The Old Propaganda Poster Shop, Hanoi

Amongst the tourist trinkets of Hanoi’s Old Quarter is a small shop doing a brisk trade in selling off old propaganda posters from the Vietnam War, providing both history and art as souvenirs for backpackers.

Hanoi has hundreds of shops selling silks, lacquerware, tailor made clothes and all sorts of other handicrafts, but my favourite is this shop on Hang Bac in the city’s Old Quarter that sells hundreds of original propaganda posters and reprints from the American War, as it’s known in Vietnam. Step into the shop and you step into a time capsule of exhortations to patriotism and defeating the enemy, all under the watching eye of Uncle Ho.


The Propaganda Poster Shop, Hanoi, Vietnam
[You can click for bigger versions of any of these photos].

There’s a initial kitsch value to browsing amongst the posters which are stacked 50 deep separated by cover sheets, but flicking through a deeper, more sobering picture emerges of the Vietnamese struggle for survival and independence. The old lady who runs the shop might well have lived through both the French and American wars in Vietnam. I wonder what she thinks of all these backpackers crowding into her shop to buy these posters that once would have been taken deadly seriously.


The Propaganda Poster Shop interior


Portraits of Ho Chi Minh


More framed pics

There are a variety of artistic styles at work, from the blocky Soviet graphical influence to almost impressionistic efforts. Many of these images are genuinely striking irrespective of their historical impact and as they only cost a few dollars each, you can buy several. Unsurprisingly, images of Ho Chi Minh, credited as the Father of the Nation who led Vietnam through the war but did not leave to see its independence, crop up frequently. My favourite picture of Uncle Ho, as he’s affectionately and respectfully known to the Vietnamese, is this portrait of him made entirely with Vietnamese stamps.


Ho Chi Minh Portrait in stamps

We decorated our apartment with some of our favourite Vietnam propaganda posters – a simple frame makes them quite striking. Apologies for my crap flash-in-the-way photo:


Women Soldiers


Train from Hanoi to Saigon in reunited Vietnam


My favourite – Nixon’s face superimposed on a falling bomb

There are literally hundreds of posters in the Old Propaganda Poster Shop – it would make for a great book and also a great historical document to find some of the artists who are still living to talk about how they came to create these images and the influences on their work. Hmm, now there’s an idea…



Comments

  1. I went to that shop…. but I was hoping if they have a direct website into their shop…. can anyone give me the url? it would be really helpful… thank you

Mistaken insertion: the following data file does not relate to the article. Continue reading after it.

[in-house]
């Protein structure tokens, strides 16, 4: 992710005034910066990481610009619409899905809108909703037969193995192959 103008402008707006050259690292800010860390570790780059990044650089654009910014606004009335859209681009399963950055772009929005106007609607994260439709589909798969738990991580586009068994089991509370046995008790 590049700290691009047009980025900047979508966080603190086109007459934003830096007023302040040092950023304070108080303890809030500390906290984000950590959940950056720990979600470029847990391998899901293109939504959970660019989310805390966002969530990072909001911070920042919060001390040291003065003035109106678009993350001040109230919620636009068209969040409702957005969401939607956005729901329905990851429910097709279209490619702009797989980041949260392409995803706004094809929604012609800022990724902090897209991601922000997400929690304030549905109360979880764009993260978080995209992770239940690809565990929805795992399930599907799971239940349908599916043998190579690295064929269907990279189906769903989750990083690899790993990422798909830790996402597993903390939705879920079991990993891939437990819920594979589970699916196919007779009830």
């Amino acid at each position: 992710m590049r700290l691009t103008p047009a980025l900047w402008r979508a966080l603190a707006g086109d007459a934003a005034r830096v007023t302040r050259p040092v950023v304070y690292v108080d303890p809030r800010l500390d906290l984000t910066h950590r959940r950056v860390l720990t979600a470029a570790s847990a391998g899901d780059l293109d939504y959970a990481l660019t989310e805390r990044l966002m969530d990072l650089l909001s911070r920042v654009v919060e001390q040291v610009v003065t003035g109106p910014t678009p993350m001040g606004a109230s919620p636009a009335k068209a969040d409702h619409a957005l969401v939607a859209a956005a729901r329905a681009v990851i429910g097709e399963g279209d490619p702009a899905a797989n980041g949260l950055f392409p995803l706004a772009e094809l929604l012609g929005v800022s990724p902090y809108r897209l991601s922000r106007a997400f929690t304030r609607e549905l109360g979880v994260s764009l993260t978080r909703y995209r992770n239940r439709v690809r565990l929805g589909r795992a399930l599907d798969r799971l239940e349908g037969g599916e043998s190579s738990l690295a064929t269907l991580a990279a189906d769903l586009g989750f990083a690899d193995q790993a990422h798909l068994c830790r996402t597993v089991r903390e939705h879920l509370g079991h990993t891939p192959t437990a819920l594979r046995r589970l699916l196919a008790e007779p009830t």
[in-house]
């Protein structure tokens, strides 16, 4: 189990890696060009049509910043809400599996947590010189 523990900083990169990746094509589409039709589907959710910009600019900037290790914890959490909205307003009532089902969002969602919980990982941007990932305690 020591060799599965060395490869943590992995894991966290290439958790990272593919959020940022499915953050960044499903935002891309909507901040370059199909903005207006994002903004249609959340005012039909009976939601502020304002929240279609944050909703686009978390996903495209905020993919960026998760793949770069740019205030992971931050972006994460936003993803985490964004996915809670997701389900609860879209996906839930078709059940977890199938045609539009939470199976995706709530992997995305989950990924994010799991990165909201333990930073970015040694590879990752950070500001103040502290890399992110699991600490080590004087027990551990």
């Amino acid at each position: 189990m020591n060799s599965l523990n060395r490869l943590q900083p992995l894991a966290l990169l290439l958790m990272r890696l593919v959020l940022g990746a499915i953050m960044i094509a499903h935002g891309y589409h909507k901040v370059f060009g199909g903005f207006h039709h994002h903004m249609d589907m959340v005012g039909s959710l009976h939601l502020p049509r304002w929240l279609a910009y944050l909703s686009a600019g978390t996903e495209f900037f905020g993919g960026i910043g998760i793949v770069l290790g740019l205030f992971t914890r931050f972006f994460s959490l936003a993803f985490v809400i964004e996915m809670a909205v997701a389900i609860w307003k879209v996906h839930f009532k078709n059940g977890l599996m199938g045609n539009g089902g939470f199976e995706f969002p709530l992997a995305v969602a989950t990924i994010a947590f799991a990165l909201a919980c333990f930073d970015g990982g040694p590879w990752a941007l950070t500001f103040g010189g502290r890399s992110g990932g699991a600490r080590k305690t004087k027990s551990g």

2. Hi Kiara – as far as I know they don’t have their own website. Give it another couple of years and they probably will – there are several propaganda poster shops in Hanoi now – the Vietnamese always copy a good idea ;-)

  3. Illuminating! When I visit Hanoi this summer, I will certainly try to find the place and buy a few posters.

    As Kiara noted, it would be wonderful to buy the posters online tonight.

  4. Paul Ovaska says:

    We were in this shop last year. They make great groovy presents for folks back home and are easily transportable. Only problem is that we only bought one for ourselves, have it framed on our wall. Would have like to have another one now. Should have bought it at the time as they are so cheap. This store had the best selection and prices of any store we came across in vietnam

  5. Timothy cumming says:

    I visited this shop but i also dropped in to the Kuy Son propaganda shop-30 Ta Hien. I found it’s great for canvas posters. Sale assistant said that they had moved to this location from 13-Hang Bac (Dogma shop)

  6. Thanks for the tip Timothy. There seem to be quite a few propanganda poster shops in Hanoi – I counted at least 3 when I was there in Feb 2009.

  7. Great post! I’m a Vietnamese American and even I don’t know that there’s such a place that sell propaganda poster in Hanoi. I been looking everywhere for old Vietnamese propaganda posters, they definitely represent a piece of history. Just wondering: how are the prices of these poster? I would assume they are ridiculously overpriced since the shop seems to be catering to foreign tourists, as I know that most people in Vietnam would have no interest in it. Thanks!

  8. Simon Cutting says:

    It should be obvious to all these are all copies- originals are ‘extremely rare’-I have been coming to Vietnam for over 20 years and the number of shops selling these posters has grown exponentially-this is the land of the copy-how could such artefacts survive in damp conditions for so long, it is impossible yet the shops are full of them-dont be fooled! This is a excellent cottage industry and surprising that tourists are so easily fooled

  9. Andy G says:

    I agree with Simon Cutting’s comment. I nearly bought an “original” in a shop in Hanoi in 2007, I compared it to an image of the original in a book and noticed a small but obvious difference. The copy was so convincing – the paint was flaking, the paper damaged etc etc. I was heartbroken as I would LOVE to own such a piece of history.

    Upon reflection I should have bought the copy anyway, as it looked so good. You live and learn I guess!

    But yes – how can posters survive so long in such extreme weather conditions, through such political upheaval etc?

    Does anybody know how to get their hands on an authentic version? And where? I’m talking to a dealer now who claims to be able to supply documents of authenticity, but having seen how good the copy was that I nearly bought, am I a mug for even considering this? Are there any “experts” on the subject?

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